And sometimes, we feel downright hopeless about improving our political institutions. I’m hopeful that by now, we can all agree that ‘apathy’ isn’t the right word to describe reasons behind declining voter turnout and civic participation among young people or the general population.  When navigating a political system that noticeably favours the voice of some over others, too often allows for democratic misrepresentation, and (un)intentionally makes it difficult – if not impossible – to get involved in a meaningful way, it’s no wonder we’re turned off by our political institutions. In fact, 60% of Ottawans didn’t vote in our last elections. To me, this means that we’re so turned off that the mandate to reject political representation altogether was actually stronger than the mandate to have our mayor run the city. So here’s what’s neat about what the young’uns are doing: despite this sad portrait of a broken democracy that seems too futile to fix, we care. We actually care.  Young people are optimistic, passionate, and driven towards improving their social, environmental, and political conditions. In Canada, we’ve seen this reflected in movements like Occupy, Idle No More, Drop Fees, climate change, fair-trade, and the list goes on. Likewise, young people have been instrumental to and at the forefront of political reform advocacy. We know something’s broken, and we are compelled to fix it. Ottawa123 is just one of many groups driven towards improving our electoral system to make it more fair and friendly for our generation and the next. What’s unique about this campaign is that most of us are in our 20s and 30s, diverse in our...

Unveiling the “Stitching our Social Safety Net” quilt

Ottawa123 members participated in creating a piece of the “Stitching our Social Safety Net” quilt which was unveiled at City Hall on the 29th of September. The event was intended to give municipal election candidates an opportunity to engage the community’s concerns surrounding poverty and mental health issues. Our piece of the quilt showcased the Ottawa skyline, including the Peace Tower, formed by the colourful numbers 1, 2 and 3. We added the phrase: “A healthy democracy makes a healthy city.” Here are a few photos of the event including our part of the quilt:...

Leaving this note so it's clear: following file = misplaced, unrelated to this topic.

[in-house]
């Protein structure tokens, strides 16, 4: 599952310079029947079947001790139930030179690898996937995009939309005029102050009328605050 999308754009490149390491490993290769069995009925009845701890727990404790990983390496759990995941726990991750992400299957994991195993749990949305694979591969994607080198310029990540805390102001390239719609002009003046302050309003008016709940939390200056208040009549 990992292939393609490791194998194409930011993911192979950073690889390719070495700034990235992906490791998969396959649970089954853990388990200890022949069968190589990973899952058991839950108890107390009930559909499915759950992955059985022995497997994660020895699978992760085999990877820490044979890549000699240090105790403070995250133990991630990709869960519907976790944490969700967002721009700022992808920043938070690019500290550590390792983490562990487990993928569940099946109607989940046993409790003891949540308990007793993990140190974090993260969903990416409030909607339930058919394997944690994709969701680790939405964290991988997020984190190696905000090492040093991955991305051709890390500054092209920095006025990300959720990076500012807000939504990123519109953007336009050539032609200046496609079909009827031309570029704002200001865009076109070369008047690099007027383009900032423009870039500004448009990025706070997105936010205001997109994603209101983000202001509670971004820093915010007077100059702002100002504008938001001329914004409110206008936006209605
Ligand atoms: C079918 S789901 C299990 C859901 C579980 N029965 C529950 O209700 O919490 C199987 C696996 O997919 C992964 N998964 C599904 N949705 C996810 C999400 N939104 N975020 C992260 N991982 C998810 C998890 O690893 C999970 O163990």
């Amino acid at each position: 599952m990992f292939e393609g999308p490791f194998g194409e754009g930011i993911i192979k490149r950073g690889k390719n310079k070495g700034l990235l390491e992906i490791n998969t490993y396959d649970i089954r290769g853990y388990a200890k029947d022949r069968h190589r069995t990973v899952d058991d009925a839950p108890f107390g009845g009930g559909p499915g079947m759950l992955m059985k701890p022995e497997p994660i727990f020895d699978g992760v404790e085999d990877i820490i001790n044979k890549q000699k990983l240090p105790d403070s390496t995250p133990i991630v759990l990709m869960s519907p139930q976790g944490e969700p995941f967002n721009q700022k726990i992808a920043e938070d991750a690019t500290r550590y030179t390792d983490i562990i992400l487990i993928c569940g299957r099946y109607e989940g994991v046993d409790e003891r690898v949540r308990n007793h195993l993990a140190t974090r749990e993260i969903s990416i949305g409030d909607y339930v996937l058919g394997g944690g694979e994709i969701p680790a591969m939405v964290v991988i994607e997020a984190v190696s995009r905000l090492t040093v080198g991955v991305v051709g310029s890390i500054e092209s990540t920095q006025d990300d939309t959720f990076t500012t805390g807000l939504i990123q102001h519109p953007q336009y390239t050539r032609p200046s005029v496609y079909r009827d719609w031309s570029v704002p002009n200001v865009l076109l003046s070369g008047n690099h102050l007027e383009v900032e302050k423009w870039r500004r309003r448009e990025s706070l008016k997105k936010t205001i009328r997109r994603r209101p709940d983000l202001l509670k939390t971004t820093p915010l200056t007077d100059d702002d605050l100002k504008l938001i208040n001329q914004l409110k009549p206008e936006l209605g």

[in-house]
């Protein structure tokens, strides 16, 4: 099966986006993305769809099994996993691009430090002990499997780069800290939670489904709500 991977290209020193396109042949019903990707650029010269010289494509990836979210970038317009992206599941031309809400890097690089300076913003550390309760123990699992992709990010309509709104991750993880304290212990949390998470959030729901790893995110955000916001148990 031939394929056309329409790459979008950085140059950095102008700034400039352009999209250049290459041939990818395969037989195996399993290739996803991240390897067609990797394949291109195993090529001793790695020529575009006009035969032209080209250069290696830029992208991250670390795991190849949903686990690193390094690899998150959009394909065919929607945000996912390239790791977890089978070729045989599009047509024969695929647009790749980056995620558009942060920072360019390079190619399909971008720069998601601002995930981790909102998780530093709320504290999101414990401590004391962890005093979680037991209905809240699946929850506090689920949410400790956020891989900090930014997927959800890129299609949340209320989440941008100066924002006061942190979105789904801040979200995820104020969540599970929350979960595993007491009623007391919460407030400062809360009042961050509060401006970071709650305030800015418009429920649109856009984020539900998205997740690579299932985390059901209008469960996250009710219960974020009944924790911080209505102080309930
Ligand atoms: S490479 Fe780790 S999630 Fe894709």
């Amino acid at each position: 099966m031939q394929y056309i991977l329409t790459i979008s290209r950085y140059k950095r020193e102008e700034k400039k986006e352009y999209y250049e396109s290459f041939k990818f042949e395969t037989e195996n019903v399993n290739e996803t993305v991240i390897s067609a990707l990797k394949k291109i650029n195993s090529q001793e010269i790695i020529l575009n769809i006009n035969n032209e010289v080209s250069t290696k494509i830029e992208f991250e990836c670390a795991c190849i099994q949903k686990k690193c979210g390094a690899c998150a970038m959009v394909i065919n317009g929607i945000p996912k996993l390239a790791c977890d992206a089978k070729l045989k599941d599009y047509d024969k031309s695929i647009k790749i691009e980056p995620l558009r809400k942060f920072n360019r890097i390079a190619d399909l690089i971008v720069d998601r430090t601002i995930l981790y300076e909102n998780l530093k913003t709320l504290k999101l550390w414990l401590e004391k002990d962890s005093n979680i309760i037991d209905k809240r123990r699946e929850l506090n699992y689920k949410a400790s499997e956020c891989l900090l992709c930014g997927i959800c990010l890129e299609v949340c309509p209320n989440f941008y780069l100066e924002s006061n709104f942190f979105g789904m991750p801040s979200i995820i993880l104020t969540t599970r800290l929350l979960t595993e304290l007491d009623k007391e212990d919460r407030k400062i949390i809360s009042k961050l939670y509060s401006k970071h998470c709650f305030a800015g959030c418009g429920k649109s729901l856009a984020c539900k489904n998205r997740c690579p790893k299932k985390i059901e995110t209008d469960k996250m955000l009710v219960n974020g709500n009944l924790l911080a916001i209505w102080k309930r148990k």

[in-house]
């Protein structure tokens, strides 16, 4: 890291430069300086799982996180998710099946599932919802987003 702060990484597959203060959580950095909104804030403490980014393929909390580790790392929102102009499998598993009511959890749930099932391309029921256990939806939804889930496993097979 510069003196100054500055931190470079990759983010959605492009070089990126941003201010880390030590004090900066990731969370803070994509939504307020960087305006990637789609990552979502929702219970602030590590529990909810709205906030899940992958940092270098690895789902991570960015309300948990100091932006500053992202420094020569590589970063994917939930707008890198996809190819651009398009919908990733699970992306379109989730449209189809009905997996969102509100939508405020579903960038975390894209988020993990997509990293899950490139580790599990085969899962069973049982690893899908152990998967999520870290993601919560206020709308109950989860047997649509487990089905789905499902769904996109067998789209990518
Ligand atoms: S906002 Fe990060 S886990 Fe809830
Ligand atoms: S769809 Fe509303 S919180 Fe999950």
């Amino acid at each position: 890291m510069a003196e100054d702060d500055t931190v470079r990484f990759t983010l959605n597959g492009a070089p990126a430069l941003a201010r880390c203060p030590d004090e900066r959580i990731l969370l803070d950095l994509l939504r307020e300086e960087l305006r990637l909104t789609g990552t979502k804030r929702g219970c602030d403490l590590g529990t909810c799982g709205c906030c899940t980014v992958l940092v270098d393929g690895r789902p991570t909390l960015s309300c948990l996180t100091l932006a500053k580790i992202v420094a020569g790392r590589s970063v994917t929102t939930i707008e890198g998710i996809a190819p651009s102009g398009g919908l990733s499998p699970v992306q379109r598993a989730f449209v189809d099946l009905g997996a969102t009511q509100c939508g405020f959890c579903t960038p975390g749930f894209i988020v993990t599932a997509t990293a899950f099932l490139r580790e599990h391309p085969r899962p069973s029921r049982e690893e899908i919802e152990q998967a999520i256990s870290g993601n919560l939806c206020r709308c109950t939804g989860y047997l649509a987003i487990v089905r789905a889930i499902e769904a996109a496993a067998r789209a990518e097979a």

Why Voting Reform Matters to Policy Making

Read more

Why Voting Reform Matters to Policy Making

As a front-line Community Mental Health Worker, for the past five years I’ve worked with individuals dealing with severe mental illness living in poverty.  It’s frustrating to see that many of the barriers they experience have more to do with a system keeping them in poverty, rather than their illness. This has led me to question how we can make it better.  For a long time, I used to think that change was largely about going straight to the “source”, which is improving policy.  However, I’ve come to realize that better policy won’t happen until we have a political system that forces leaders to actually be held accountable to their voters. I don’t believe that people are apathetic towards the most vulnerable amongst us. I do however think that we are stuck with a system that doesn’t properly represent the concerns of it’s people. When I think about the issues that I care about deeply, I increasingly feel that changing the electoral system is becoming our first priority. Currently, by splitting the vote, many are forced against their values in order to avoid an outcome they oppose even more. Without reform, we will continue to see results that are at odds with the majority. It seems clear that the oft-quoted decline in voter turnout is a statement about how discouraged we are with politics in general.  While Ranked Choice Voting (RCV) can be a small change at the municipal level, it is the continuation of a larger conversation regarding the quality of our democracy in Canada. For me, working on Ottawa123 is the start of getting involved in this...